Leigh Duncan‘s legions of fans are familiar with her Harlequin romances, but may not be as familiar with her recent venture into indie publishing. Leigh’s last post with RU resonated with so many people, we are very glad to have her back with us again. Be sure to scroll down for details of Leigh’s giveaway (available for U.S. shipping addresses only).
First off, let me thank the wonderful faculty at Romance University, and especially Becke Martin Davis, for inviting me to chat with all of you today. When Becke asked me to post on RU last month, I thought, “Wow! What an privilege!” But to be invited back again, well, I am doubly honored.
Today, I’d like to talk a little bit more about a subject I touched on during my previous post—writing the book-of-your-heart—and how indie publishing has provided an avenue to put those book in the hands of readers when, until recently, that might not have been possible.
In 1998, Barbara Kingsolver’s The Poisonwood Bible took the book world by storm. I caught her on a talk show and listened in awe as she said she’d worked on the Poisonwood for ten years before she sold it.
I was amazed!
“Ten years,” I thought. “How on earth could someone spend ten years of their life on one book?” She must have really, really loved that story. Something I would find out for myself before too much longer.
Fast forward a bit and there I was, knee-deep in my own book-of-my-heart. The story had come to me gradually. Along with the rest of the world, I’d heard about the tragedy of Jonestown, the stories of the Branch Davidians. The images haunted me, refused to let go.
“What if?” I began to ask. “What if?”
What if a young woman discovered her father was the leader of such a cult? What if he wasn’t as evil or misguided as everyone thought? What if he’d started out with a true vision that had somehow been perverted along the way? What would it take for her to save him, to save his followers?
I can’t begin to know what else Ms. Kingsolver did in those ten years she spent working on The Poisonwood Bible. I can only tell you that, no, I did not spend an entire decade working on a single book. Between the day I first hunkered down over a yellow legal pad and began writing the story of a young woman who embarked on a search for the father she’d never known, infiltrated his end-time cult, and had to “find herself” before she could save anyone else, and the day Pattern went on sale, I wrote dozens of short stories and self-help articles. I sold them to a variety of magazines and publishers. I wrote eight books for Harlequin American Romance. When that line folded, I took it as a sign that I should move on, as well. Since October of last year, I’ve indie-published two novellas and my first women’s fiction novel, which I released as a three-part serial.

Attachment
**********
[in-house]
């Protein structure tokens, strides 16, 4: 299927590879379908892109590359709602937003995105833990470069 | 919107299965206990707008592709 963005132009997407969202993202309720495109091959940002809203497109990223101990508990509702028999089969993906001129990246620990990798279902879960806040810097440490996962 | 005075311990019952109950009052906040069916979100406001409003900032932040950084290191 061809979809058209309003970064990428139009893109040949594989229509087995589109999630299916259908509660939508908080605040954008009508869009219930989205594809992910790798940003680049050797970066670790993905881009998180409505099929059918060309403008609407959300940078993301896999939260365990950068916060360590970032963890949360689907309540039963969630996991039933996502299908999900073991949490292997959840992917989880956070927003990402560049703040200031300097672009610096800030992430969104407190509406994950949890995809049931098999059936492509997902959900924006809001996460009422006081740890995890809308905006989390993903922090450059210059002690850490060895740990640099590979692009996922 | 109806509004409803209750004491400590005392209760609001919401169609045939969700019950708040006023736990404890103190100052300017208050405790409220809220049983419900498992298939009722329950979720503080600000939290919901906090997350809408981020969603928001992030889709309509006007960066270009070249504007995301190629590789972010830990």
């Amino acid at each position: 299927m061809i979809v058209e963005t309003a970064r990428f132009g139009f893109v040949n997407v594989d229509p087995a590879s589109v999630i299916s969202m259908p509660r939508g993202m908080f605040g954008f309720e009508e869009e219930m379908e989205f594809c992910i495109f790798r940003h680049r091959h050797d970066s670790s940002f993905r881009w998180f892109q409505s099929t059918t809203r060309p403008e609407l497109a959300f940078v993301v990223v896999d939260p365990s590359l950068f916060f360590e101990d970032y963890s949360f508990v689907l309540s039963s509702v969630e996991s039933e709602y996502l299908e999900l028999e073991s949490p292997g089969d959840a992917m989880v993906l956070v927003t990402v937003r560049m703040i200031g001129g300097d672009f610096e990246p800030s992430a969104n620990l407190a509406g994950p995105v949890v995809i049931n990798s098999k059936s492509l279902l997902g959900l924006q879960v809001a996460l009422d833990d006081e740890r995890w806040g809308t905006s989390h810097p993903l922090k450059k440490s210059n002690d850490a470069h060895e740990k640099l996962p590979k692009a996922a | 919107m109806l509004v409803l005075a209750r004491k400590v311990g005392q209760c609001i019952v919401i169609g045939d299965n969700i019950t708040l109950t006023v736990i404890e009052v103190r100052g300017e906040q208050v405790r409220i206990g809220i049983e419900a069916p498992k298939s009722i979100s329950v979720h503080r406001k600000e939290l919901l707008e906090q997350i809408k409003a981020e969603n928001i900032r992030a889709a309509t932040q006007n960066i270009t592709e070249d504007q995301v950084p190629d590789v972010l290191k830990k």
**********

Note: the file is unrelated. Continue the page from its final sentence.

In the meantime, Pattern spent most of its time collecting dust, but I never forgot it. Not truly. More than anything else I’d ever written, I loved this story of a woman’s journey and wanted to share it with the world. Whenever I had the slightest break in my publishing schedule—while I was waiting for an editor to red-line my latest manuscript or waiting to hear whether my latest proposal had been accepted—I’d drag Pattern onto my desktop and work on it for a while.
And, oh my, did it need work.
I remember the first positive response I received to one of the dozens of query letters I’d sent out for Pattern. (Yes, query letters—typed on special bond purchased for just that purpose, signed, inserted in a stamped envelope and hand-delivered to the post office. Oh my, how things have changed over the last decade!) The agent suggested we “discuss the manuscript over the phone,” which sent me over-the-moon. Despite a hammering heart that literally made my voice wobble, the conversation went extremely well…right up to the point where he asked about word count. Two-hundred-and-four-thousand, I said rather proudly. To which he replied with … dead silence. Without asking to see the full, he suggested I cut the page length down by, oh, say half, before he could possibly offer representation.
And so began the first of Pattern’s many, many revisions and re-writes. In 2009, the manuscript won the Inspirational Category of the TARA contest (and I received a beautiful TARA pendant that I treasure to this day). But winning that contest prompted a re-write to heighten the religious elements of the story before I delivered the requested full to one of the largest publishing houses for Christian fiction. Despite my efforts, the acquiring editor decided the book wasn’t “inspy enough” for her line.
Certain my baby would find a home with a major publisher, I moved on. At the next publishing house, someone thought Pattern needed more suspense, which prompted another re-write, this time focusing on the manipulations of the evil men who bilked millions from their ardent followers. A different publisher thought the story would make a great contemporary romance…if only there wasn’t so much suspense and there was more, um, romance. Determined, I re-wrote again, this time hoping to hit that sweet spot.
But, no matter what I did, no matter how many plot twists I added to—or removed from—Pattern in response to one editor’s request or another’s, it didn’t sell. Worse, I felt the book had lost its focus. What I saw as Pattern’s underlying theme—that even good, well-intentioned men can veer off the path—had become muddled, the message diluted by an author—this author—who, in trying to please someone else, had lost sight of the pattern in Pattern of Deceit.